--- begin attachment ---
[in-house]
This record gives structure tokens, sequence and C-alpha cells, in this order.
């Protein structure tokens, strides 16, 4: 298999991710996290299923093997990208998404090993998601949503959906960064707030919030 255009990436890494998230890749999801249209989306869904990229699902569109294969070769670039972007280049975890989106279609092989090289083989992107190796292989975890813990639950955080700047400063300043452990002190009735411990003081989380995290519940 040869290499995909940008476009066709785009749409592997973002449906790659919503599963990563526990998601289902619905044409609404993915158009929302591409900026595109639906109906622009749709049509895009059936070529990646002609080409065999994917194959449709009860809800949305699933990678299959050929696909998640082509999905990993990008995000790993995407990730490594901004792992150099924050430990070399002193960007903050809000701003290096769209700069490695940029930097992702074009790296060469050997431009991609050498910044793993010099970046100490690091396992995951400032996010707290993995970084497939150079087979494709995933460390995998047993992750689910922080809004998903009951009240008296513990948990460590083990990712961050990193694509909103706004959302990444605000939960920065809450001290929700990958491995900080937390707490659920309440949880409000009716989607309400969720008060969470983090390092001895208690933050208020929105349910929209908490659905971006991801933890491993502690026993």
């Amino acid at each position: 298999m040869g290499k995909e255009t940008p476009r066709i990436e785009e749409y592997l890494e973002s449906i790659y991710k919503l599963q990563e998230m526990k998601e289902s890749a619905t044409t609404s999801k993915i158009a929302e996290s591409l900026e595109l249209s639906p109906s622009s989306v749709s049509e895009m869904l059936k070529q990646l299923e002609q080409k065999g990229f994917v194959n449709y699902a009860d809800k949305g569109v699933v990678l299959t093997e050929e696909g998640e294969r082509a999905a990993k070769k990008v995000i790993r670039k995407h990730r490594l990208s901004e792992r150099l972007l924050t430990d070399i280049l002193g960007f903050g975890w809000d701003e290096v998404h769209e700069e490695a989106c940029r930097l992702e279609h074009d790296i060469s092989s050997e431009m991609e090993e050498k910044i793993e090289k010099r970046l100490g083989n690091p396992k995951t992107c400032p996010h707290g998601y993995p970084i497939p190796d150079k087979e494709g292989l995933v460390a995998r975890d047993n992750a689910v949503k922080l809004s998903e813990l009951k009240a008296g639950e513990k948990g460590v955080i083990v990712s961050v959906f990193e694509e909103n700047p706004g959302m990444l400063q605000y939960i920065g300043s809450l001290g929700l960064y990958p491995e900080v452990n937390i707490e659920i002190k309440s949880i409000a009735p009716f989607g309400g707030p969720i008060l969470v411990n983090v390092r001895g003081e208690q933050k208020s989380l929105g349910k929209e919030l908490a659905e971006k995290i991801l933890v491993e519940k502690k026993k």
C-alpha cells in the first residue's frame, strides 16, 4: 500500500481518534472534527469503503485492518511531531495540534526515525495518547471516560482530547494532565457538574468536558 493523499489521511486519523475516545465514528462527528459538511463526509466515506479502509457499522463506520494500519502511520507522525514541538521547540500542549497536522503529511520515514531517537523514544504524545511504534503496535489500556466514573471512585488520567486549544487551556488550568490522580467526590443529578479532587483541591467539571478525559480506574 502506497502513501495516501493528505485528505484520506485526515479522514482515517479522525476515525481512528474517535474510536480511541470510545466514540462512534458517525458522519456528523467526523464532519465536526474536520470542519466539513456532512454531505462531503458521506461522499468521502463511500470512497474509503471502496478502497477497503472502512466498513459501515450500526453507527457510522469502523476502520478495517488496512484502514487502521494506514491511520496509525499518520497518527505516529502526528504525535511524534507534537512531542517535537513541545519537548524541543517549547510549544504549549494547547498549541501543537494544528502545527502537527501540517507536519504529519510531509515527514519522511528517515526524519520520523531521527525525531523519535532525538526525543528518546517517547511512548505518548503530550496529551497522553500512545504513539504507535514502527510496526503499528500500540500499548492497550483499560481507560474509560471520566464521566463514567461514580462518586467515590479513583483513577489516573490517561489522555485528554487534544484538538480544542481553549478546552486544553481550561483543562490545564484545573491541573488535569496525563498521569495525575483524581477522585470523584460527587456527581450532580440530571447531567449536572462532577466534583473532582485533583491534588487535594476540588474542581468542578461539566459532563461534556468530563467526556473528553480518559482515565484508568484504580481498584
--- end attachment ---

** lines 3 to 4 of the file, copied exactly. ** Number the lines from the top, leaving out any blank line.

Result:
């Protein structure tokens, strides 16, 4: 298999991710996290299923093997990208998404090993998601949503959906960064707030919030 255009990436890494998230890749999801249209989306869904990229699902569109294969070769670039972007280049975890989106279609092989090289083989992107190796292989975890813990639950955080700047400063300043452990002190009735411990003081989380995290519940 040869290499995909940008476009066709785009749409592997973002449906790659919503599963990563526990998601289902619905044409609404993915158009929302591409900026595109639906109906622009749709049509895009059936070529990646002609080409065999994917194959449709009860809800949305699933990678299959050929696909998640082509999905990993990008995000790993995407990730490594901004792992150099924050430990070399002193960007903050809000701003290096769209700069490695940029930097992702074009790296060469050997431009991609050498910044793993010099970046100490690091396992995951400032996010707290993995970084497939150079087979494709995933460390995998047993992750689910922080809004998903009951009240008296513990948990460590083990990712961050990193694509909103706004959302990444605000939960920065809450001290929700990958491995900080937390707490659920309440949880409000009716989607309400969720008060969470983090390092001895208690933050208020929105349910929209908490659905971006991801933890491993502690026993």
């Amino acid at each position: 298999m040869g290499k995909e255009t940008p476009r066709i990436e785009e749409y592997l890494e973002s449906i790659y991710k919503l599963q990563e998230m526990k998601e289902s890749a619905t044409t609404s999801k993915i158009a929302e996290s591409l900026e595109l249209s639906p109906s622009s989306v749709s049509e895009m869904l059936k070529q990646l299923e002609q080409k065999g990229f994917v194959n449709y699902a009860d809800k949305g569109v699933v990678l299959t093997e050929e696909g998640e294969r082509a999905a990993k070769k990008v995000i790993r670039k995407h990730r490594l990208s901004e792992r150099l972007l924050t430990d070399i280049l002193g960007f903050g975890w809000d701003e290096v998404h769209e700069e490695a989106c940029r930097l992702e279609h074009d790296i060469s092989s050997e431009m991609e090993e050498k910044i793993e090289k010099r970046l100490g083989n690091p396992k995951t992107c400032p996010h707290g998601y993995p970084i497939p190796d150079k087979e494709g292989l995933v460390a995998r975890d047993n992750a689910v949503k922080l809004s998903e813990l009951k009240a008296g639950e513990k948990g460590v955080i083990v990712s961050v959906f990193e694509e909103n700047p706004g959302m990444l400063q605000y939960i920065g300043s809450l001290g929700l960064y990958p491995e900080v452990n937390i707490e659920i002190k309440s949880i409000a009735p009716f989607g309400g707030p969720i008060l969470v411990n983090v390092r001895g003081e208690q933050k208020s989380l929105g349910k929209e919030l908490a659905e971006k995290i991801l933890v491993e519940k502690k026993k």